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Contact Alcohol & Other Drug Services

Brittany Broderick
Alcohol and Other Drug Prevention Specialist

Office: Health & Wellness Center
Phone: (585) 385-7266
Email: bbroderick@sjfc.edu

Strategies for No-Risk & Low-Risk Drinking

No-Risk Strategies for Drinking

Abstinence (not drinking) is the safest alternative and the only legal one if you are under 21 years of age.

Some students have reported other factors that influence their decision to abstain:

  • Having a physical or mental health condition that is worsened by alcohol use;
  • Taking a medication that interacts with alcohol and causes negative reactions;
  • Having a family history of alcohol addiction;
  • Having experienced one or more personal tragedy associated with their drinking or the drinking of others.

Some students also report that their choice to abstain is tied to their desire for academic and/or athletic success and attaining career objectives. For them, drinking while in college is not compatible with these goals. At the same time, these students do not report feeling socially isolated.

Low-Risk Strategies for Drinking

Heavy drinking, competitive drinking,and drinking to get drunk are risky and should always be avoided. If you choose to drink, consider these strategies to reduce the likelihood of risk and harm to yourself and others.

Set a drinking limit on each occasion that you choose to drink.

Your limit should be tied to a BAC of 0.05% or less. At this level, most non-tolerant drinkers will experience some pleasurable effects, but not be in danger from serious impairments. This is often referred to as the “safe zone.” Even at this level, however, there will be some minor impairment in reasoning, judgment and coordination. For this reason, do not drive or engage in other tasks that require clear thinking and a quick response. In New York state, the legal sanction for driving while ability-impaired (DWAI) is associated with a BAC of 0.05% to 0.07%.

Keep track of the number of “standard drinks” that you consume.

Such self-monitoring heightens your awareness of the association between your intake and the effects associated with the amount that you drink.

Pace your drinking and space your drinks.

Gulping drinks, playing drinking games, and “pre-partying” or “pre-gaming” tend to disrupt your ability to pace your drinking, making it difficult to keep track of how much you are drinking and leading to a rapid rise in BAC to harmful or dangerous levels. In spacing your drinking, be aware that, for most people, the body eliminates alcohol (breaks it down) at a fairly constant rate of one standard drink per hour. Therefore, consumption at a rate of one standard drink per hour will maintain one's BAC. Even this varies among individuals and is one more reason to know your limits in order to stay in the safe zone.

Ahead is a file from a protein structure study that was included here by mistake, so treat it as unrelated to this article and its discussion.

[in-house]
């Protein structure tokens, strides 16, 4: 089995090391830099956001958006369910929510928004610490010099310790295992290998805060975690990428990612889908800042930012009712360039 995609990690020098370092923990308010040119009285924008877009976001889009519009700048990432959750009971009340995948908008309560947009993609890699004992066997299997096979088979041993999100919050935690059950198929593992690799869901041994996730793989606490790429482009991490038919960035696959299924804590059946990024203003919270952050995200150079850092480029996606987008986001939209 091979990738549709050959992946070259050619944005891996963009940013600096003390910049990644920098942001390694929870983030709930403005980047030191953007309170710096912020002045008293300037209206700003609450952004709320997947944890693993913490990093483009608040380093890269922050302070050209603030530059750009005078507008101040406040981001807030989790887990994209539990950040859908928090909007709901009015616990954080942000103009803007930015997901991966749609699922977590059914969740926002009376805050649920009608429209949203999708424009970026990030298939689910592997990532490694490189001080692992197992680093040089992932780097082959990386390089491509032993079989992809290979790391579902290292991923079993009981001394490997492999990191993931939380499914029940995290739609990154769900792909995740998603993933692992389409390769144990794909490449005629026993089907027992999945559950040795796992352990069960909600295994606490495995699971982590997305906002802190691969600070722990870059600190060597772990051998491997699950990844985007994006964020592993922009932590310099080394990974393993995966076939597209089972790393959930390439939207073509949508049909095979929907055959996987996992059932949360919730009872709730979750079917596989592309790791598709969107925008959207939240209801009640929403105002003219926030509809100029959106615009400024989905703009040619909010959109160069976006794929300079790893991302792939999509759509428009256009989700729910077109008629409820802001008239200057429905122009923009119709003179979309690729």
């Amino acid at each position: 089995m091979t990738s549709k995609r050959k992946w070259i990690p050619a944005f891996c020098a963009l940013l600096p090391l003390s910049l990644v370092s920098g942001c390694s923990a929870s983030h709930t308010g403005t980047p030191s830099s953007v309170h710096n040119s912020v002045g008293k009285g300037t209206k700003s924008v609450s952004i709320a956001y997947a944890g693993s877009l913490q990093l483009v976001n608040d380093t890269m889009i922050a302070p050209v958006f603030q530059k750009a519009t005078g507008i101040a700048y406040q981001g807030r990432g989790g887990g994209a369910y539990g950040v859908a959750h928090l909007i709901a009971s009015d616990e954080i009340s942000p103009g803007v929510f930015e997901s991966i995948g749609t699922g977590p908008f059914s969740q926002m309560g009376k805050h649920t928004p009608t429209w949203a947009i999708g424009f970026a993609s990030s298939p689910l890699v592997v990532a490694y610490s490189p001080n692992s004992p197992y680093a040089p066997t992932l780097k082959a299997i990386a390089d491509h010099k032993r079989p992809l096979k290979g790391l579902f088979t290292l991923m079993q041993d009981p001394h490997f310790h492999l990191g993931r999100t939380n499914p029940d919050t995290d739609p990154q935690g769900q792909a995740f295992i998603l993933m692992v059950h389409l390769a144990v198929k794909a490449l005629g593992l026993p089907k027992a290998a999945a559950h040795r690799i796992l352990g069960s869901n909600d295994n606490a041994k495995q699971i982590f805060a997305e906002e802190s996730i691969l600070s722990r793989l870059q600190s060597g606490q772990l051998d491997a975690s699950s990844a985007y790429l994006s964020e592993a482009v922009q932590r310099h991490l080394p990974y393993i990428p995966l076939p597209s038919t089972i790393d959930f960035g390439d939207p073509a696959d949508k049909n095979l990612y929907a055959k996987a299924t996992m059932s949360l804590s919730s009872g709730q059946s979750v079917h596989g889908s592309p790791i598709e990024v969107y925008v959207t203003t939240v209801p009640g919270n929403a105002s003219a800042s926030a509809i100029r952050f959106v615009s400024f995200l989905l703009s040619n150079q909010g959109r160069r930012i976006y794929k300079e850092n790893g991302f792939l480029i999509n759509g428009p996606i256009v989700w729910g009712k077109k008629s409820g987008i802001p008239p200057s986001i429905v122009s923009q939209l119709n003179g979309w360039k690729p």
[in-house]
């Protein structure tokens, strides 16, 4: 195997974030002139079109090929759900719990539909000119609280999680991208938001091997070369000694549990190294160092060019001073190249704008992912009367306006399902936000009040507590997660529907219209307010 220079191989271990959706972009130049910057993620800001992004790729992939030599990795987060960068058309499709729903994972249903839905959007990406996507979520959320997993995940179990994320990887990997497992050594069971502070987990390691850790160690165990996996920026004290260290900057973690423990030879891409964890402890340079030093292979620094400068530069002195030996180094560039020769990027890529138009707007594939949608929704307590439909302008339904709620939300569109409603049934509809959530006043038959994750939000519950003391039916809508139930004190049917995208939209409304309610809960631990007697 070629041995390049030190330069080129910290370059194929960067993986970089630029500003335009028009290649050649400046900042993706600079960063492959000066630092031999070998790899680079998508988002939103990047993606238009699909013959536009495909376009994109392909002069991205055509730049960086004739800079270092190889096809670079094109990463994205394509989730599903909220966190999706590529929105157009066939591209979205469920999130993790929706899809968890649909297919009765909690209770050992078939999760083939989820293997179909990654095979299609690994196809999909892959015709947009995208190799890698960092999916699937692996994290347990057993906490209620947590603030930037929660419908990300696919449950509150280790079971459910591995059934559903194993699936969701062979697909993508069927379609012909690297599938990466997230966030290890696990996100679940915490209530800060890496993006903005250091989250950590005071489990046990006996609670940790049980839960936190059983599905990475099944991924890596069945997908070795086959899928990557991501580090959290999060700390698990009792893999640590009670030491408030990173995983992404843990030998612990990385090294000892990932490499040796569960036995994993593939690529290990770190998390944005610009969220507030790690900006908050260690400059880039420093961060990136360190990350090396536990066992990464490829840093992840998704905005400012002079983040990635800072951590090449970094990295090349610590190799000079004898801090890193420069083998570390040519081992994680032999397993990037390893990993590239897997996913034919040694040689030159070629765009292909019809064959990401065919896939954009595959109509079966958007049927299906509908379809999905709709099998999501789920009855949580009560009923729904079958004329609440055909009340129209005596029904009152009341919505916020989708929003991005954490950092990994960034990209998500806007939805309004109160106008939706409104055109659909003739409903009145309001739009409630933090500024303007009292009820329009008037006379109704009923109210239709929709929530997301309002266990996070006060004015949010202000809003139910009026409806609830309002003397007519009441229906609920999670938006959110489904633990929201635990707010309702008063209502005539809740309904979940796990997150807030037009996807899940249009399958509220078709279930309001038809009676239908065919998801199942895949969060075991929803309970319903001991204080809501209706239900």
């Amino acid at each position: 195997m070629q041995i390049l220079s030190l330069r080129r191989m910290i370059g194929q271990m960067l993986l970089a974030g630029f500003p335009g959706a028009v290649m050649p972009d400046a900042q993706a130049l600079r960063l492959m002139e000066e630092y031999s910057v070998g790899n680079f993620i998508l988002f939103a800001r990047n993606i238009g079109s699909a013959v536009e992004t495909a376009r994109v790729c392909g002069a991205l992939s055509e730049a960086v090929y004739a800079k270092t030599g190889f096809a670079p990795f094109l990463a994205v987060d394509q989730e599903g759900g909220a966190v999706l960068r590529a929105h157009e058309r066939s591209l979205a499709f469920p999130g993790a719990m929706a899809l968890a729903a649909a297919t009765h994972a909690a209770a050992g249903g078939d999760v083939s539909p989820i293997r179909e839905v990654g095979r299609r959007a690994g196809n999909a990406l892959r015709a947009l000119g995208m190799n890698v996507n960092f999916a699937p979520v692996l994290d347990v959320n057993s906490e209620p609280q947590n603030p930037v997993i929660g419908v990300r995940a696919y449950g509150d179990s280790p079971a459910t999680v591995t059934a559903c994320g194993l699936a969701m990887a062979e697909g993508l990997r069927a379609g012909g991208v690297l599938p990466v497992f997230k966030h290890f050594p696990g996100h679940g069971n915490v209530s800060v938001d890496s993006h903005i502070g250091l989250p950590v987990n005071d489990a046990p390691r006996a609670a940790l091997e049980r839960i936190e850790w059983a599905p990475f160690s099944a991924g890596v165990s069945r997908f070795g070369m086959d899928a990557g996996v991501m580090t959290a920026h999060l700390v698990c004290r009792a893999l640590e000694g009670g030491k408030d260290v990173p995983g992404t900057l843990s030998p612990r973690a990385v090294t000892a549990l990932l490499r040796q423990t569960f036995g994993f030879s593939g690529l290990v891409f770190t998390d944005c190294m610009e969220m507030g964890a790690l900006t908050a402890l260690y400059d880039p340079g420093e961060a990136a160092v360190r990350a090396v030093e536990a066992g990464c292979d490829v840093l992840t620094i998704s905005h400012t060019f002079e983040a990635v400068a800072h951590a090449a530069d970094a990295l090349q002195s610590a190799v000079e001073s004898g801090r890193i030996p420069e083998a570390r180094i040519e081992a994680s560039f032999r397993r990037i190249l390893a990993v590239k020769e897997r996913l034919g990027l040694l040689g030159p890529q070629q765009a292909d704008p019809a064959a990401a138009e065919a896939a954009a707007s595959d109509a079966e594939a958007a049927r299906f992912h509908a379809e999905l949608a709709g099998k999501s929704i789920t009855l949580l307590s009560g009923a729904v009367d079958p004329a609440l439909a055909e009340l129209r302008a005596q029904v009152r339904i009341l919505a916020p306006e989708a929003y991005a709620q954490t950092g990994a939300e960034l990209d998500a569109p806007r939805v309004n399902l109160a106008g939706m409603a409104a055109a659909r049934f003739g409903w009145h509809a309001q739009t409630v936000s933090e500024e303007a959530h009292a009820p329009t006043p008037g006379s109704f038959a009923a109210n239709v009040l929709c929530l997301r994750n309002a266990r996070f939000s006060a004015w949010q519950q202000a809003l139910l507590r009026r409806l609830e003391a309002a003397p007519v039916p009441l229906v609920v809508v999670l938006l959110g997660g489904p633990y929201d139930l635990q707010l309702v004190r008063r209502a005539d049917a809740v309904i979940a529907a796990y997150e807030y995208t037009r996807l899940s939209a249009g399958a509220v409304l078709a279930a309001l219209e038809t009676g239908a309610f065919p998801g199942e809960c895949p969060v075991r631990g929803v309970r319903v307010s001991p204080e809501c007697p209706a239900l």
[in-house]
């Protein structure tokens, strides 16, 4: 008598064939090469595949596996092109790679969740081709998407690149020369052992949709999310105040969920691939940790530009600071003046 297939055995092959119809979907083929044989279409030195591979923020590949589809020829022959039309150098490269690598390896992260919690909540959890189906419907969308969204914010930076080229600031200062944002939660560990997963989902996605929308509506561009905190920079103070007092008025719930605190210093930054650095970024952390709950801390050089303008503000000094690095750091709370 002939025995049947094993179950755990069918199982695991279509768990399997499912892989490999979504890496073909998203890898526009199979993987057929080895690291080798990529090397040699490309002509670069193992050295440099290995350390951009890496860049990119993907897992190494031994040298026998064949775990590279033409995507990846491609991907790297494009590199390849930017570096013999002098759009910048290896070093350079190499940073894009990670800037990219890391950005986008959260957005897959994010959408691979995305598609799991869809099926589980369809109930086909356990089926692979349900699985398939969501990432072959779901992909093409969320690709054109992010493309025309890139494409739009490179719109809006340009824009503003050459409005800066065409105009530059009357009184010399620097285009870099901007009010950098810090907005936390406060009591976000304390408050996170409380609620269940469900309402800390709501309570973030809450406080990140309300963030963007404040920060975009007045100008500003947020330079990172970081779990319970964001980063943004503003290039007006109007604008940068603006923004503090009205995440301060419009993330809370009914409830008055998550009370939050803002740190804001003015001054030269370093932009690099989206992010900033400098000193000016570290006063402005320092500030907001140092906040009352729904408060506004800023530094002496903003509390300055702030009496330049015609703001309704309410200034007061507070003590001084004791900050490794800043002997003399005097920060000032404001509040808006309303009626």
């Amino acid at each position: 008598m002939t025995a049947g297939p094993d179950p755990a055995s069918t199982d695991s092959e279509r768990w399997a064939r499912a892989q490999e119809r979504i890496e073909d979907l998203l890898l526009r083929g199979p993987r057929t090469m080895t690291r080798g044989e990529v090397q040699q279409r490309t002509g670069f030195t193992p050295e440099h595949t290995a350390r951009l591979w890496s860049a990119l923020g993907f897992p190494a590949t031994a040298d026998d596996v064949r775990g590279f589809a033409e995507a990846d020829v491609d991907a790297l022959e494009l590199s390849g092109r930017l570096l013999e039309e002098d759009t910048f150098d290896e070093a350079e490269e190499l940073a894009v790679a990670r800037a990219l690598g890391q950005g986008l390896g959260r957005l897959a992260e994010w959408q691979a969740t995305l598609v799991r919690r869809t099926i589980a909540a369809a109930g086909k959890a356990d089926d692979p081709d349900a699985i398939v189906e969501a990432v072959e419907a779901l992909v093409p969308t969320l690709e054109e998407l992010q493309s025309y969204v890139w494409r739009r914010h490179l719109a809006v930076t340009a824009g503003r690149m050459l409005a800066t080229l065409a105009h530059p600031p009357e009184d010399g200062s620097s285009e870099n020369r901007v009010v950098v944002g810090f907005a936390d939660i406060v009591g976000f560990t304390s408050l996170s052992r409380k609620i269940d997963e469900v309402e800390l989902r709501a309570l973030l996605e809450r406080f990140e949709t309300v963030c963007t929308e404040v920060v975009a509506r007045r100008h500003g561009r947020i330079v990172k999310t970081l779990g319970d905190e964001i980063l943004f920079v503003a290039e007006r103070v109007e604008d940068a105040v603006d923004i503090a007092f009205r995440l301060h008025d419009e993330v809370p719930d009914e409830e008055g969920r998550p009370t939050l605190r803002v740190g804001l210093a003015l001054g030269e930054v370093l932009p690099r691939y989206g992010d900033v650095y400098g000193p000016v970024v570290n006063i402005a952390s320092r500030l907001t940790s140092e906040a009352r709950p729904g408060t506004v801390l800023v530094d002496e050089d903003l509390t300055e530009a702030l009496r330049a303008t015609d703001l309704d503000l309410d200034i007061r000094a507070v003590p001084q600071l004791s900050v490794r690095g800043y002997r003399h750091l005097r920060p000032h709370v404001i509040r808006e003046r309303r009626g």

Eat just before or while you drink.

Having food in your stomach slows down the absorption of alcohol and your BAC will not rise as rapidly. However, you will reach peak levels, just not as fast.

Alternate alcoholic and non-alcoholic drinks.

There are two advantages to this strategy. First, it will take more time to absorb the drinks that you have consumed and this will keep BAC down. Second, by drinking fluids, especially water, you will reduce dehydration. Remember, alcohol is a diuretic and, as such, depletes the body of water.

Don’t mix alcohol with energy drinks (Red Bull, Amp, Rockstar, Monster, Venom, Adrenalin Rush, etc.) and avoid alcoholic beverages that are combined with energy drinks (Sparks, Tilt, Joose, Four Loko, etc.).

The appeal for mixing alcohol with energy drinks is the promise of a sustained rush or high that would allow you to drink longer and not get sleepy. In reality, the stimulant effects of the caffeine in these drinks masks the sedative effect of the alcohol. You will have the false sense of energy as your BAC is rising. In such a condition you may engage in risky behaviors without comprehending the dangers. Also, the caffeine in these drinks is a diuretic and only compounds the dehydration caused by alcohol. And finally, high levels of caffeine can boost heart rate and blood pressure, causing palpitations. Alcohol, especially taken in high doses, can also cause heart rhythm problems. The combination can be dangerous and may not be worth the risk.

Don’t let others pour your drink at a party or leave your drink unattended.

There is the obvious reason that someone intending to take advantage of you may alter your drink by adding more alcohol or another drug to it. But even an innocent prank by a friend who is drinking with you, and is under the influence of alcohol, may pose a threat to your safety. So, the only way to know for sure what you are drinking is to make it yourself and keep it with you at all times.

Experiment with drinking less, refusing drinks, or periodically not drinking.

You may find that you have as much fun, or more, by drinking less or not drinking at times. Being pressured into drinking more than you intended happens in social settings. When your judgment is already impaired, it is easier to give in to the social pressure. If you have a plan to limit your drinks, you may need to assert yourself to keep to your plan. Drink refusal techniques always include the word “no”: No, I’ve had enough; No, I’ve reached my limit; No, and please don’t ask me again. And, if you have developed a tolerance for alcohol, you can reduce the stress on your liver by not drinking for awhile, thereby achieving healthy tolerance reversal.

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